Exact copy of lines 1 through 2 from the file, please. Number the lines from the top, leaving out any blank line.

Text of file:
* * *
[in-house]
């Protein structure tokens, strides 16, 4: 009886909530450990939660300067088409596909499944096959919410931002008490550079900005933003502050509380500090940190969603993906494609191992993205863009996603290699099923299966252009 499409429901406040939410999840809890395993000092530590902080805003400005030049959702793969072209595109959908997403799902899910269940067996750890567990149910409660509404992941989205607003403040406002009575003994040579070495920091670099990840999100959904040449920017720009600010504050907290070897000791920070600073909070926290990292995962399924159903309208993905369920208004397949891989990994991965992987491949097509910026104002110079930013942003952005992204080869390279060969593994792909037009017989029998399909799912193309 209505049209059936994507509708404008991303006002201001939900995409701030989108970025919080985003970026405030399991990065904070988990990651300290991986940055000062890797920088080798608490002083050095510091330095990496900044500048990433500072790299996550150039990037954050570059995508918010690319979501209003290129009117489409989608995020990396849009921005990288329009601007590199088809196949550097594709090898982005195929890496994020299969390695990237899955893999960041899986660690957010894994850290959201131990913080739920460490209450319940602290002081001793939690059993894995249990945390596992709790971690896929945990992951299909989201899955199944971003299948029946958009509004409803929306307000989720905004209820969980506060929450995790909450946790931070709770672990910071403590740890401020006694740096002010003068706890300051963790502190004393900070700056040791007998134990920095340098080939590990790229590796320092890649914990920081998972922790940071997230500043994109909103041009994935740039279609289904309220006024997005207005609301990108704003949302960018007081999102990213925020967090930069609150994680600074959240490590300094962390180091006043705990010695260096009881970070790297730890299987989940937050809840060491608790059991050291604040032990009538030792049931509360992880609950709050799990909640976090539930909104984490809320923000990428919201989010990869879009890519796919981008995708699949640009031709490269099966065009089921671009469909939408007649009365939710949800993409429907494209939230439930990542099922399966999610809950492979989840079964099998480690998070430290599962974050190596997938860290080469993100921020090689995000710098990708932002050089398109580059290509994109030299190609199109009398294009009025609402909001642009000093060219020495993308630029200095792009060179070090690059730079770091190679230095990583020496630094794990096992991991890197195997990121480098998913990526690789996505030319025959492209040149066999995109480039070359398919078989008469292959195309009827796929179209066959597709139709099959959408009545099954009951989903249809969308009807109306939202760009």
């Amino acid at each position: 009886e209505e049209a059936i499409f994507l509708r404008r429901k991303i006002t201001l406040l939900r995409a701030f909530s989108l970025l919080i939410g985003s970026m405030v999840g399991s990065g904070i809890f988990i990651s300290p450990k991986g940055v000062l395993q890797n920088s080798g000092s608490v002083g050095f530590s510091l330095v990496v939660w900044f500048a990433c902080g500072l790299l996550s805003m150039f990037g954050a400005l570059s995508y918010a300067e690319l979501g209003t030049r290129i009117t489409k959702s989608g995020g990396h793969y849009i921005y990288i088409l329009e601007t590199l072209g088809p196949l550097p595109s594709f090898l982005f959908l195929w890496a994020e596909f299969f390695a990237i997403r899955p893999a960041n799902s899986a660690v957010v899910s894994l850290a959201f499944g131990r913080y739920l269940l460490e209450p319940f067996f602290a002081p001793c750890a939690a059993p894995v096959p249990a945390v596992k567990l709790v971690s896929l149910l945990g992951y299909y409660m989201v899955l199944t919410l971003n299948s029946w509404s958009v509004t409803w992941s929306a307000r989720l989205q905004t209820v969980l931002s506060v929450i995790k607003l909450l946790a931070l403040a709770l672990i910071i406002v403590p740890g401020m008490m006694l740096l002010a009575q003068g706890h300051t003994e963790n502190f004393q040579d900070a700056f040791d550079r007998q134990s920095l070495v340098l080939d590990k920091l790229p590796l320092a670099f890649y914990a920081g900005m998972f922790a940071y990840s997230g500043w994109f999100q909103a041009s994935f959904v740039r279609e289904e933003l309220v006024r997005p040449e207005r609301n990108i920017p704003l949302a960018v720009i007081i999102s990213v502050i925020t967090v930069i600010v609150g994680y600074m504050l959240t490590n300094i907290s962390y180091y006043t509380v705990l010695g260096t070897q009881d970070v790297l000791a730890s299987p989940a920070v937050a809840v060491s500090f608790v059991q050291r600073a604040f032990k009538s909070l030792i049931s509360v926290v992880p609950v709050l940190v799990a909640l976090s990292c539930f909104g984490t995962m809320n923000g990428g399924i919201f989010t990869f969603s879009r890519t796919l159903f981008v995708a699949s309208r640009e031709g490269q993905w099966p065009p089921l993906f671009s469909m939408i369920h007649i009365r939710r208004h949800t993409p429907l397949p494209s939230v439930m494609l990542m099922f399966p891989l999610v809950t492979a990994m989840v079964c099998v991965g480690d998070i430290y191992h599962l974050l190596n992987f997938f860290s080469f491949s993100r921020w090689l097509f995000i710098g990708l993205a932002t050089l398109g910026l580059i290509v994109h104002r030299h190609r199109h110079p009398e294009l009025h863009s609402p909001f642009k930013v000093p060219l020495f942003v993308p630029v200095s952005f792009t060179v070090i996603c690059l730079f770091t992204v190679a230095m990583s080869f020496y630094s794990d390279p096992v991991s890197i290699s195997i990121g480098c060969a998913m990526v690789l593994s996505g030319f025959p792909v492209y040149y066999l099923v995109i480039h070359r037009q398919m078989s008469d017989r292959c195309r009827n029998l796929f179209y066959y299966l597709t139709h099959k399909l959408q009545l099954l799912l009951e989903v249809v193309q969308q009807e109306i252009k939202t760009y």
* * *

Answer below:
[in-house]
């Protein structure tokens, strides 16, 4: 009886909530450990939660300067088409596909499944096959919410931002008490550079900005933003502050509380500090940190969603993906494609191992993205863009996603290699099923299966252009 499409429901406040939410999840809890395993000092530590902080805003400005030049959702793969072209595109959908997403799902899910269940067996750890567990149910409660509404992941989205607003403040406002009575003994040579070495920091670099990840999100959904040449920017720009600010504050907290070897000791920070600073909070926290990292995962399924159903309208993905369920208004397949891989990994991965992987491949097509910026104002110079930013942003952005992204080869390279060969593994792909037009017989029998399909799912193309 209505049209059936994507509708404008991303006002201001939900995409701030989108970025919080985003970026405030399991990065904070988990990651300290991986940055000062890797920088080798608490002083050095510091330095990496900044500048990433500072790299996550150039990037954050570059995508918010690319979501209003290129009117489409989608995020990396849009921005990288329009601007590199088809196949550097594709090898982005195929890496994020299969390695990237899955893999960041899986660690957010894994850290959201131990913080739920460490209450319940602290002081001793939690059993894995249990945390596992709790971690896929945990992951299909989201899955199944971003299948029946958009509004409803929306307000989720905004209820969980506060929450995790909450946790931070709770672990910071403590740890401020006694740096002010003068706890300051963790502190004393900070700056040791007998134990920095340098080939590990790229590796320092890649914990920081998972922790940071997230500043994109909103041009994935740039279609289904309220006024997005207005609301990108704003949302960018007081999102990213925020967090930069609150994680600074959240490590300094962390180091006043705990010695260096009881970070790297730890299987989940937050809840060491608790059991050291604040032990009538030792049931509360992880609950709050799990909640976090539930909104984490809320923000990428919201989010990869879009890519796919981008995708699949640009031709490269099966065009089921671009469909939408007649009365939710949800993409429907494209939230439930990542099922399966999610809950492979989840079964099998480690998070430290599962974050190596997938860290080469993100921020090689995000710098990708932002050089398109580059290509994109030299190609199109009398294009009025609402909001642009000093060219020495993308630029200095792009060179070090690059730079770091190679230095990583020496630094794990096992991991890197195997990121480098998913990526690789996505030319025959492209040149066999995109480039070359398919078989008469292959195309009827796929179209066959597709139709099959959408009545099954009951989903249809969308009807109306939202760009």